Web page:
Under Dodd-Frank, the Consumer Financial Protection Bureau (“CFPB”) is authorized to issue regulations that cover the servicing of consumer mortgage loans. In January, the CFPB issued new regulations (‘the “Final Rule”) that extensively amend the mortgage-servicing rules of both Regulation X (the regulation that implements the Real Estate Settlement Procedures Act of 1974 (“RESPA”)) and Regulation Z (which implements the Truth in Lending Act (“TILA”)). The Final Rule gives mortgage servicers new obligations to address errors asserted by borrowers, implement loss mitigation and prevent foreclosures. It also places new restrictions on lender-placed hazard insurance (which the CFPB, adopting the preferred terminology of the plaintiffs’ class action bar, calls “force placed” insurance) that is purchased by mortgagees and charged to borrowers. (A review of recent litigation involving lender-placed insurance can be found here.)
The Final Rule will take effect January 10, 2014. The lender-placed insurance restrictions apply to hazard insurance, but not flood insurance. The Rule will require that servicers send a borrower two separate notices before they may place such insurance and charge the borrower for it. The first notice must be sent at least 45 days before placing the insurance. The second notice must be sent at least 30 days after the first, and at least 15 days before the insurance is placed and fees are assessed. The notices must contain an estimate of the cost of the premiums that will be charged, and they must state that the coverage may be more expensive, and might provide less coverage, than insurance the borrower might obtain on her own. Model forms for the required notices are included in the Final Rule.
Even after providing the requisite notice, the servicer may charge the borrower only if it has a “reasonable basis to believe” that the borrower has failed to maintain required coverage.
Some of the disputed issues in litigation over lender-placed insurance arise from allegations, on the one hand, that charges for the insurance are excessive, and, on the other hand, arguments that such allegations are negated by the filed rate doctrine. The Final Rule imposes a requirement that any charges the servicer assesses for lender-placed insurance “must be bona fide and reasonable,” but the rule expressly excepts charges that are regulated by the states as falling within the business of insurance. The CFPB therefore appears to acknowledge that charges approved by state regulators should not be evaluated by any other standard of reasonableness.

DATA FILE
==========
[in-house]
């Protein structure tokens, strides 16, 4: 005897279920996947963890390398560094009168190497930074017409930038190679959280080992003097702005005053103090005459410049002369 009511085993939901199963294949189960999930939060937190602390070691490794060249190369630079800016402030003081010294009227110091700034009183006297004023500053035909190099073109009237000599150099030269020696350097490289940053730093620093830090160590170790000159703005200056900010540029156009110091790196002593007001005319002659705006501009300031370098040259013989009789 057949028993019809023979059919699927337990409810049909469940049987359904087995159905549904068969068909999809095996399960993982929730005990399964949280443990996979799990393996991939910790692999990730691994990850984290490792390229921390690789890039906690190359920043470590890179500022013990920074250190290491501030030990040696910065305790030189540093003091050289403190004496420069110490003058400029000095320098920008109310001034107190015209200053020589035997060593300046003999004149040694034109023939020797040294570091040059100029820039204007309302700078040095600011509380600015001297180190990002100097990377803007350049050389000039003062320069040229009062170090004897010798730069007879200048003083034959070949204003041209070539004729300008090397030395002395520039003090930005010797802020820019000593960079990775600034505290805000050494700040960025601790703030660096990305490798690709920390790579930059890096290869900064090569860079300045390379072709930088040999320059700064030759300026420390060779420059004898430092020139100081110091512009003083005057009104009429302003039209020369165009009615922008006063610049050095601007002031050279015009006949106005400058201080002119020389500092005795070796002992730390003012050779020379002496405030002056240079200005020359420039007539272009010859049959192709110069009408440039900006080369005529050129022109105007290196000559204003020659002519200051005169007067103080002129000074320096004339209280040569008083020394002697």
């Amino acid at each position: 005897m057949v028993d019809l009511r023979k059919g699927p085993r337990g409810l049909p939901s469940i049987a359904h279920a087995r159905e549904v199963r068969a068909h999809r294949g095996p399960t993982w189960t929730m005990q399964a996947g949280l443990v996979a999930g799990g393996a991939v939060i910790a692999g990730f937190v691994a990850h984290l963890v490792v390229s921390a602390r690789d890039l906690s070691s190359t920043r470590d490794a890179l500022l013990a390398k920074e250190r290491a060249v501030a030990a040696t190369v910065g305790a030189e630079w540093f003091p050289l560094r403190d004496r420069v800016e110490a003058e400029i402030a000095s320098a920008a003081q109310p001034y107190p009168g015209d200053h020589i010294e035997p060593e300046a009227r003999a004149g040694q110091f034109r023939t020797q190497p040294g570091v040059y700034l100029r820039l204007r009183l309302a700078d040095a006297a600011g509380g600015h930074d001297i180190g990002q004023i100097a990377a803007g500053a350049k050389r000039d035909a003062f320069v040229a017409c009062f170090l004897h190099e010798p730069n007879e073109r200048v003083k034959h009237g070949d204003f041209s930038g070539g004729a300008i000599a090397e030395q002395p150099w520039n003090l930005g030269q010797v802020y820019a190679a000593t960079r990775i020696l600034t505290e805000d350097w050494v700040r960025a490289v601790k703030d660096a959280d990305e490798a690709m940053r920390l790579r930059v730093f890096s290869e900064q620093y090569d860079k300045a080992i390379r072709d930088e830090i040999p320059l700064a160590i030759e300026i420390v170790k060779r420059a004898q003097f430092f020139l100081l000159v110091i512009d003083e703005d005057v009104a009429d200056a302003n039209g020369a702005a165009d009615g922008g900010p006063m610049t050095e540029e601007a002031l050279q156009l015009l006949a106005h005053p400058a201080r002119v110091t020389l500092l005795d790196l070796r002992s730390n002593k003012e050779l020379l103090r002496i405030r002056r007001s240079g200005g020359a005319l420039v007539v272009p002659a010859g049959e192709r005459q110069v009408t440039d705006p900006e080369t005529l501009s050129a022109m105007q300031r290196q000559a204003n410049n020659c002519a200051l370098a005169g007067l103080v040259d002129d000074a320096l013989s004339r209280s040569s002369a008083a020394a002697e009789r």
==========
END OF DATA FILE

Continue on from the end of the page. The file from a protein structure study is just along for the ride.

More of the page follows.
Of particular interest to critics of lender-placed insurance are commissions that insurers pay to licensed agency affiliates of the banks that place the insurance—payments that plaintiffs often describe as “kickbacks.” The Final Rule addresses that issue, but only to the extent it involves charges that are not subject to state regulation, and then only indirectly. The Rule defines a “bona fide and reasonable charge” as a charge for a service that is actually performed, and which bears a “reasonable relationship” to the cost of providing the service. In its comments on the Rule, the CFPB explains that this definition excludes “costs unrelated to the provision of force-placed insurance“, and costs which “subsidize servicing activities unrelated to the provision of force placed insurance.”
During the comment phase of the rule-making process, the CFPB received requests to prohibit servicers from receiving commissions on lender-placed insurance, to mandate affordable premiums for such insurance, and to impose other, similar requirements. In response, the CFPB stated that it recognized the concerns underlying those requests, but that it believes the Final Rule’s provisions “provide adequate safeguards to borrowers consistent with the regulatory scheme mandated by Congress.”